Before building the cars I needed to redo the garage  specifically level the floor and install a flush mount car lift. The house was built in the 1920’s by a commercial architect for himself and it’s built like a brick you know what. The ceiling is a concrete waffle slab, the exterior walls are 12” solid concrete and the interior walls are bricked two courses wide.

Concrete Bomb

With a ceiling like that, I should have known that the floor wouldn't be easy to remove. It was nearly 8" thick and had1/2" and 3/4" rebar in it.

What I wasn’t expecting were two interior foundation walls that go down below the frost line (see below). The guy who built the house did everything beyond overkill! Since I’m re-grading the floor, they will need to be reduced.

The floor has been graded and compacted with gravel/stone dust mix. The pit is in place with two concrete pads to receive ¾” stainless rod that will support the form. Concrete was also used to maintain a 45 degree slope from the floor to the bottom of the pit. This will keep the edges from crumbling when people are walking on it during the pour.

The seams in the membrane were sealed with a special red tape. A form was built and mounted to the stainless steel rods epoxied into the previously poured concrete. Using nuts on the rods the form was leveled to within 1/16” of an inch. Even with multiple people standing on it, it didn’t budge. Rod penetrations were taped and then further sealed with liquid membrane.

I decided to add 14 very small flush mount LED lights from Deck Dots under the lift. You can see the conduit in the middle of the pit. Unistrut was used to ensure nothing moved during the pour. I wound up speaking with the Deck Dots owner, a nice guy with cool products. After some discussion he was good enough to ship me his next-gen version before they officially shipped.

A door leading into a storage room was created in a brick wall. Previously I had to walk through the home theater and boiler room to get there, so this is quite an improvement.

Nothing like a little snow to delay things...

The floor pour...

The lift has been installed. I decided to go with 12” x 24” porcelain tiles (Iris Deluxe Perla Honed). A Schluter DITRA uncoupling membrane was installed over the entire floor and the tile was installed with 1/16” spacing and epoxy grout. The LED floor lights have O-rings that hold it in place and provide a water-tight seal.

Do I get to keep my man card if I get as excited about garage cabinets as my wife gets about kitchen cabinets? Lista cabinets can hold 440 lbs/drawer... yeah, my man card is safe. They're made in Holliston MA which is a short drive from my location.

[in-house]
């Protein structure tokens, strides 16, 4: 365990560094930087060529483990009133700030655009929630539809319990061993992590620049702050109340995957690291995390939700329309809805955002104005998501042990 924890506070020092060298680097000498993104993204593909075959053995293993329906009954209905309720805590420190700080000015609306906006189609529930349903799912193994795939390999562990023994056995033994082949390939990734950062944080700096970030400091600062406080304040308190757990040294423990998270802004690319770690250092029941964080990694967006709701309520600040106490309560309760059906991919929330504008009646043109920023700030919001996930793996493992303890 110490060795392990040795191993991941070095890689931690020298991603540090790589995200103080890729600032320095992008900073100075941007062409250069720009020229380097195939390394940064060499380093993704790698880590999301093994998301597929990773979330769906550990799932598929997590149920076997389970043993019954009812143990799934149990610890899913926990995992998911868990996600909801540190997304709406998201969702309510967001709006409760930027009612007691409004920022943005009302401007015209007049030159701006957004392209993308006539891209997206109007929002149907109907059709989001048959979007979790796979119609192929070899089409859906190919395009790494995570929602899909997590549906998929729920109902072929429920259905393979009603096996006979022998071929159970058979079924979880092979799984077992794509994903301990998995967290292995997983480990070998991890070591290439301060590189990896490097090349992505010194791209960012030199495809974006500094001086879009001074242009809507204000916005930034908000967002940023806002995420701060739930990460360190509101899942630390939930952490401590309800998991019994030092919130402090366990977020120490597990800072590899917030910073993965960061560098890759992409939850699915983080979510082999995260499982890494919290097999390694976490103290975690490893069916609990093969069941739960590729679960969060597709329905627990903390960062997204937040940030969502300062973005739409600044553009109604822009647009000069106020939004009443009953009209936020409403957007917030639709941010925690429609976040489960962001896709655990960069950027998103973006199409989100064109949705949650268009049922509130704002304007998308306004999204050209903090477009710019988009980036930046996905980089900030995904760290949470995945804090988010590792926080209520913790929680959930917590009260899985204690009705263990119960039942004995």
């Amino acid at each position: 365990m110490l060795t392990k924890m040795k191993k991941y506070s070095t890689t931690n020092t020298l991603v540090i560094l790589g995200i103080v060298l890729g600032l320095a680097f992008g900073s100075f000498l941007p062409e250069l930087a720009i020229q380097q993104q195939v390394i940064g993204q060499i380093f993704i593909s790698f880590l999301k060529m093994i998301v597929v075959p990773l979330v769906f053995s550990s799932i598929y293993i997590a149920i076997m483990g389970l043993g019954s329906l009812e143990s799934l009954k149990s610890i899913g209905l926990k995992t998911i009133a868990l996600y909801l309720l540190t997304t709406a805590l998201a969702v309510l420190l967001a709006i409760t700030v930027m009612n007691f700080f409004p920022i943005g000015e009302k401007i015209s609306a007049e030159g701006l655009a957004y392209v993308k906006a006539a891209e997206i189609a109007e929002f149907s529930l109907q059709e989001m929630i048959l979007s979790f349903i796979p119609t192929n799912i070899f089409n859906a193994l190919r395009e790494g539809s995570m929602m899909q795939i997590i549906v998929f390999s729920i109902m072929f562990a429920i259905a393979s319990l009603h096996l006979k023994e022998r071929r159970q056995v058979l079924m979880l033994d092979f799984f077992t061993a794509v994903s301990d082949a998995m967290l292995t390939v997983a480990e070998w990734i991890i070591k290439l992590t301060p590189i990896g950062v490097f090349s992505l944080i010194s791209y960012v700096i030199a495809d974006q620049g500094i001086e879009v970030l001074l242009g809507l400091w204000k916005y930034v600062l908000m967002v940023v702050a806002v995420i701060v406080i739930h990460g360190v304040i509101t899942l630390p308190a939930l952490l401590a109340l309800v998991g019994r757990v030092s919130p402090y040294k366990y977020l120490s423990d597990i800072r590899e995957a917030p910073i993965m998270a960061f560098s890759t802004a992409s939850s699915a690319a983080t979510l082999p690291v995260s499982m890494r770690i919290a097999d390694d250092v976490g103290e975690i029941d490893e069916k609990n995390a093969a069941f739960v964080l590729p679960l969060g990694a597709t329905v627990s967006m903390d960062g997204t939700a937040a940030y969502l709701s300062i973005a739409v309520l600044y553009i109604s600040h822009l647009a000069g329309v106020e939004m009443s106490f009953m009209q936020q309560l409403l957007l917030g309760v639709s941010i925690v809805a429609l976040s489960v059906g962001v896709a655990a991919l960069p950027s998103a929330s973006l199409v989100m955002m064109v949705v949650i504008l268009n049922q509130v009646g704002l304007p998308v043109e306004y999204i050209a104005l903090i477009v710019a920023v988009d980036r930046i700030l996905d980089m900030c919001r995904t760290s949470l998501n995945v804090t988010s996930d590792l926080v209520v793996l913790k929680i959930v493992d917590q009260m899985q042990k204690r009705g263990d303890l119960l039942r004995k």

A little help from Connor installing SwissTrax flooring...

This was one of those do and ask for forgiveness later things (forgiveness has yet to be granted). Never has a piece of porcelain created so much controversy. I just don't get it. We've had a bidet in the master bedroom for over a decade, but somehow a urinal in the boiler room is weird. I guess it's like the double standard with toilet seats. They go both up and down but it seems that women can't put them down. Hey wait, doesn't this ingenious device actually solve that problem?

Finished the boiler room...

Custom cover for the lift's balance bar.

The plastics bins from Shaller are great to keep parts and tools organized. The picture below is the SAE 18-8 stainless fasteners. There is another full size drawer for metric -- I sure as hell wish we had converted to metric. The neat labels on white paper were done by my daughter. I need her to finish the rest of drawers.

The 2" drawers provide an efficient way to layout tools.

The Quincy air compressor has an industrial-duty Baldor motor made in the USA. It's been set up with an automatic moisture purge. The air is distributed via a RapidPipe aluminum tube distribution system from RapidAir. The aluminum version is much better than the plastic version because it cools the air enough to help it condense which limits the amount of water that the downstream water filters need to deal with. It uses o-rings which apparently do a very good job. I have turned the compressor off before a two-week trip and when I returned the pipes still had pressure. The safety air couplers from Provost are also really nice to use.

It's not done, but I've got the cobra in and was able to do some work on the M5.